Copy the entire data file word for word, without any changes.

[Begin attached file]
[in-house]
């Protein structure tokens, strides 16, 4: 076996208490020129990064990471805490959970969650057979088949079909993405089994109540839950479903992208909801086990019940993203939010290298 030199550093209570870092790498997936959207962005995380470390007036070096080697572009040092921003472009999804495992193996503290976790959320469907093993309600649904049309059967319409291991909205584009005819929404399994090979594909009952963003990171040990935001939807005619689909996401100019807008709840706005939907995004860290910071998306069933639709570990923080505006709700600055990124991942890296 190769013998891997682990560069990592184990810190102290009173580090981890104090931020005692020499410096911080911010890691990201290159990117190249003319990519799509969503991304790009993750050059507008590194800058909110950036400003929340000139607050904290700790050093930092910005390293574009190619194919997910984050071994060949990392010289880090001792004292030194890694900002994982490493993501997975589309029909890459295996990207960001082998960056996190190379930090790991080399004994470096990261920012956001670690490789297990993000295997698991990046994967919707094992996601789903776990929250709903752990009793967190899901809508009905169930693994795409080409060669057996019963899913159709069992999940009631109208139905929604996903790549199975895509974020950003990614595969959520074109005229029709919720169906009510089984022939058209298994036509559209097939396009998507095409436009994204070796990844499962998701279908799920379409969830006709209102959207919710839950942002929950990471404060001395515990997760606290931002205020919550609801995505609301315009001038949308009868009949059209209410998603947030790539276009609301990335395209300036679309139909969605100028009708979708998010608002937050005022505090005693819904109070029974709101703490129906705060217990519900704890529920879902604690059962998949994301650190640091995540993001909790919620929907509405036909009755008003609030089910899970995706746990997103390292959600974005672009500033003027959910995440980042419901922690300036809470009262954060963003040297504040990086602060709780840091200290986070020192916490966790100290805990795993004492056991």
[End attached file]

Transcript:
[in-house]
């Protein structure tokens, strides 16, 4: 076996208490020129990064990471805490959970969650057979088949079909993405089994109540839950479903992208909801086990019940993203939010290298 030199550093209570870092790498997936959207962005995380470390007036070096080697572009040092921003472009999804495992193996503290976790959320469907093993309600649904049309059967319409291991909205584009005819929404399994090979594909009952963003990171040990935001939807005619689909996401100019807008709840706005939907995004860290910071998306069933639709570990923080505006709700600055990124991942890296 190769013998891997682990560069990592184990810190102290009173580090981890104090931020005692020499410096911080911010890691990201290159990117190249003319990519799509969503991304790009993750050059507008590194800058909110950036400003929340000139607050904290700790050093930092910005390293574009190619194919997910984050071994060949990392010289880090001792004292030194890694900002994982490493993501997975589309029909890459295996990207960001082998960056996190190379930090790991080399004994470096990261920012956001670690490789297990993000295997698991990046994967919707094992996601789903776990929250709903752990009793967190899901809508009905169930693994795409080409060669057996019963899913159709069992999940009631109208139905929604996903790549199975895509974020950003990614595969959520074109005229029709919720169906009510089984022939058209298994036509559209097939396009998507095409436009994204070796990844499962998701279908799920379409969830006709209102959207919710839950942002929950990471404060001395515990997760606290931002205020919550609801995505609301315009001038949308009868009949059209209410998603947030790539276009609301990335395209300036679309139909969605100028009708979708998010608002937050005022505090005693819904109070029974709101703490129906705060217990519900704890529920879902604690059962998949994301650190640091995540993001909790919620929907509405036909009755008003609030089910899970995706746990997103390292959600974005672009500033003027959910995440980042419901922690300036809470009262954060963003040297504040990086602060709780840091200290986070020192916490966790100290805990795993004492056991």